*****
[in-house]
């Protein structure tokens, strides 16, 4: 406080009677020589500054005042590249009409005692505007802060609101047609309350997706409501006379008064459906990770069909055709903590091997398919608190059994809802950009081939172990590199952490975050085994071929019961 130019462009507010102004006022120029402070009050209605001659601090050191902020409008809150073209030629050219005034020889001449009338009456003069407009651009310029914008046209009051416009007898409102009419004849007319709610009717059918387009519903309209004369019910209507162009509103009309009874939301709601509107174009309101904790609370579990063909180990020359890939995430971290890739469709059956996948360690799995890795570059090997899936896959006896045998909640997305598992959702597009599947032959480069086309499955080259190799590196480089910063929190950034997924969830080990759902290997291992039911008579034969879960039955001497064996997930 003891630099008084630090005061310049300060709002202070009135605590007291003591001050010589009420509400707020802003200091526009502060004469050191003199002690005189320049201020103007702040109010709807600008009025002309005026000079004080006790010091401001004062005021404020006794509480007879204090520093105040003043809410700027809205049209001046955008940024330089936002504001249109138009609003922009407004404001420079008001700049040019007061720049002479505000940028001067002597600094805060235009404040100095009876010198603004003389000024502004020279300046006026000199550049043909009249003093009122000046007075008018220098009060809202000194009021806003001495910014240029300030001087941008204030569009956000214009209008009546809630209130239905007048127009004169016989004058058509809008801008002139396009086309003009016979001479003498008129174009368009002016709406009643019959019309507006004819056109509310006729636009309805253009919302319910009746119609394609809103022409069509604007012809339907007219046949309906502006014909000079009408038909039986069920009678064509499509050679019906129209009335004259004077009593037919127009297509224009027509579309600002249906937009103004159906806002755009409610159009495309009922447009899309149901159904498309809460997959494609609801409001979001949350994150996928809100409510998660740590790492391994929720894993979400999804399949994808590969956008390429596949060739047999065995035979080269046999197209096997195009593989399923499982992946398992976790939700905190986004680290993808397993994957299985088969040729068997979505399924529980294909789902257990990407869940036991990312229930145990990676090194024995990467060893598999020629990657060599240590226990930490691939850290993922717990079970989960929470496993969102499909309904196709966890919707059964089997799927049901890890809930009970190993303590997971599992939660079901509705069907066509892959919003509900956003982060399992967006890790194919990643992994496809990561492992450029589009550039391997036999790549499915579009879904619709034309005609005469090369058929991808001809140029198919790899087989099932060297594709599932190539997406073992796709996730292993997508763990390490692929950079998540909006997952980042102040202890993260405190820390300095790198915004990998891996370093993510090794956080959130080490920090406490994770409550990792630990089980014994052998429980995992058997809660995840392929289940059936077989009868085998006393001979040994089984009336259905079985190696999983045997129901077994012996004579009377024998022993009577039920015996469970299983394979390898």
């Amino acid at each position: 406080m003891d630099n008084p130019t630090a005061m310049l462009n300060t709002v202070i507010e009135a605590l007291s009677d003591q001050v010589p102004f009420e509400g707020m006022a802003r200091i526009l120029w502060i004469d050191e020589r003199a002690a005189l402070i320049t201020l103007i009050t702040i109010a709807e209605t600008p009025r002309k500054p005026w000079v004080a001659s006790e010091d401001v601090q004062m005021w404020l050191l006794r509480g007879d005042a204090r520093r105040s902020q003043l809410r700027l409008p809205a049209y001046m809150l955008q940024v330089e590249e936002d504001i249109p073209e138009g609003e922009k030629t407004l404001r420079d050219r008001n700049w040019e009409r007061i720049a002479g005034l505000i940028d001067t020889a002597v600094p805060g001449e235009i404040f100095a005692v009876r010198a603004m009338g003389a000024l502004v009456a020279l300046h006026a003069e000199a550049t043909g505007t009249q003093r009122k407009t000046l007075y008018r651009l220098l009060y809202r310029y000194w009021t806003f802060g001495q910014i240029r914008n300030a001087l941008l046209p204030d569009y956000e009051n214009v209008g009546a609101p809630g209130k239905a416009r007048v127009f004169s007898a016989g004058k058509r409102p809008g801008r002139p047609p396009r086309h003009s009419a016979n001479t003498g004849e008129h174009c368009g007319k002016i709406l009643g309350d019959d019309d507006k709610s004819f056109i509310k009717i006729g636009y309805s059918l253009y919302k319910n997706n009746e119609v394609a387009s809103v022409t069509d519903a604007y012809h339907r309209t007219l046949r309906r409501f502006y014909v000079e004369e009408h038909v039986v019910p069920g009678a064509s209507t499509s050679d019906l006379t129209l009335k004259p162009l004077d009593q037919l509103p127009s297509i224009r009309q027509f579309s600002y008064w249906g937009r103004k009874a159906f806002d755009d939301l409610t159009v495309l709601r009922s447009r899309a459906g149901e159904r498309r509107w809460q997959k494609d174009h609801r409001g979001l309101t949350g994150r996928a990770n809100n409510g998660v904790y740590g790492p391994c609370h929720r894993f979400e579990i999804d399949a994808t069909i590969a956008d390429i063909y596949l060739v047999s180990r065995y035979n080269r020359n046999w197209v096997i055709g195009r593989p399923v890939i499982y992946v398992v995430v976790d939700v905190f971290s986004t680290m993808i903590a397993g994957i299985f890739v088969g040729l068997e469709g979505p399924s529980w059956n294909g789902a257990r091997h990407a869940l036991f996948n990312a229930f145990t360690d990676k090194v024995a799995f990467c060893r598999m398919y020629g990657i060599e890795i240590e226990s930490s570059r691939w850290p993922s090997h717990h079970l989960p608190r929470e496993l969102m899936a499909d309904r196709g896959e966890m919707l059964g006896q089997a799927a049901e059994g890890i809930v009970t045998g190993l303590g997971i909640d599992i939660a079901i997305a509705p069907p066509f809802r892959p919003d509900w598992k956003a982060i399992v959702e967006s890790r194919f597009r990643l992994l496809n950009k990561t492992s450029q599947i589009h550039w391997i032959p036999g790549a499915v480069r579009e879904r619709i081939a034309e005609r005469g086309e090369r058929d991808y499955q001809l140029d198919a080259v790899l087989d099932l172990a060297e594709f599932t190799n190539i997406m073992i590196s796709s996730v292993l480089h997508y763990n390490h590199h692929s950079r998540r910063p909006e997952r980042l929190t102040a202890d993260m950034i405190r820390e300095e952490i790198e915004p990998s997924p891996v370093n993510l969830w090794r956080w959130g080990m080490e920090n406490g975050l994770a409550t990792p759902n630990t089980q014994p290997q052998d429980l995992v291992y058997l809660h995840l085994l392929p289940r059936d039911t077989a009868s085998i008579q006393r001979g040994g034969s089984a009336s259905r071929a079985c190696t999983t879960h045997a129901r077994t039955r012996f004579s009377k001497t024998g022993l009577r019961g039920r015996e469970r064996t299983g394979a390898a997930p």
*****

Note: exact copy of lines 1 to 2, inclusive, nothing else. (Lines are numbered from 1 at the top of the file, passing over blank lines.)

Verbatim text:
[in-house]
């Protein structure tokens, strides 16, 4: 406080009677020589500054005042590249009409005692505007802060609101047609309350997706409501006379008064459906990770069909055709903590091997398919608190059994809802950009081939172990590199952490975050085994071929019961 130019462009507010102004006022120029402070009050209605001659601090050191902020409008809150073209030629050219005034020889001449009338009456003069407009651009310029914008046209009051416009007898409102009419004849007319709610009717059918387009519903309209004369019910209507162009509103009309009874939301709601509107174009309101904790609370579990063909180990020359890939995430971290890739469709059956996948360690799995890795570059090997899936896959006896045998909640997305598992959702597009599947032959480069086309499955080259190799590196480089910063929190950034997924969830080990759902290997291992039911008579034969879960039955001497064996997930 003891630099008084630090005061310049300060709002202070009135605590007291003591001050010589009420509400707020802003200091526009502060004469050191003199002690005189320049201020103007702040109010709807600008009025002309005026000079004080006790010091401001004062005021404020006794509480007879204090520093105040003043809410700027809205049209001046955008940024330089936002504001249109138009609003922009407004404001420079008001700049040019007061720049002479505000940028001067002597600094805060235009404040100095009876010198603004003389000024502004020279300046006026000199550049043909009249003093009122000046007075008018220098009060809202000194009021806003001495910014240029300030001087941008204030569009956000214009209008009546809630209130239905007048127009004169016989004058058509809008801008002139396009086309003009016979001479003498008129174009368009002016709406009643019959019309507006004819056109509310006729636009309805253009919302319910009746119609394609809103022409069509604007012809339907007219046949309906502006014909000079009408038909039986069920009678064509499509050679019906129209009335004259004077009593037919127009297509224009027509579309600002249906937009103004159906806002755009409610159009495309009922447009899309149901159904498309809460997959494609609801409001979001949350994150996928809100409510998660740590790492391994929720894993979400999804399949994808590969956008390429596949060739047999065995035979080269046999197209096997195009593989399923499982992946398992976790939700905190986004680290993808397993994957299985088969040729068997979505399924529980294909789902257990990407869940036991990312229930145990990676090194024995990467060893598999020629990657060599240590226990930490691939850290993922717990079970989960929470496993969102499909309904196709966890919707059964089997799927049901890890809930009970190993303590997971599992939660079901509705069907066509892959919003509900956003982060399992967006890790194919990643992994496809990561492992450029589009550039391997036999790549499915579009879904619709034309005609005469090369058929991808001809140029198919790899087989099932060297594709599932190539997406073992796709996730292993997508763990390490692929950079998540909006997952980042102040202890993260405190820390300095790198915004990998891996370093993510090794956080959130080490920090406490994770409550990792630990089980014994052998429980995992058997809660995840392929289940059936077989009868085998006393001979040994089984009336259905079985190696999983045997129901077994012996004579009377024998022993009577039920015996469970299983394979390898």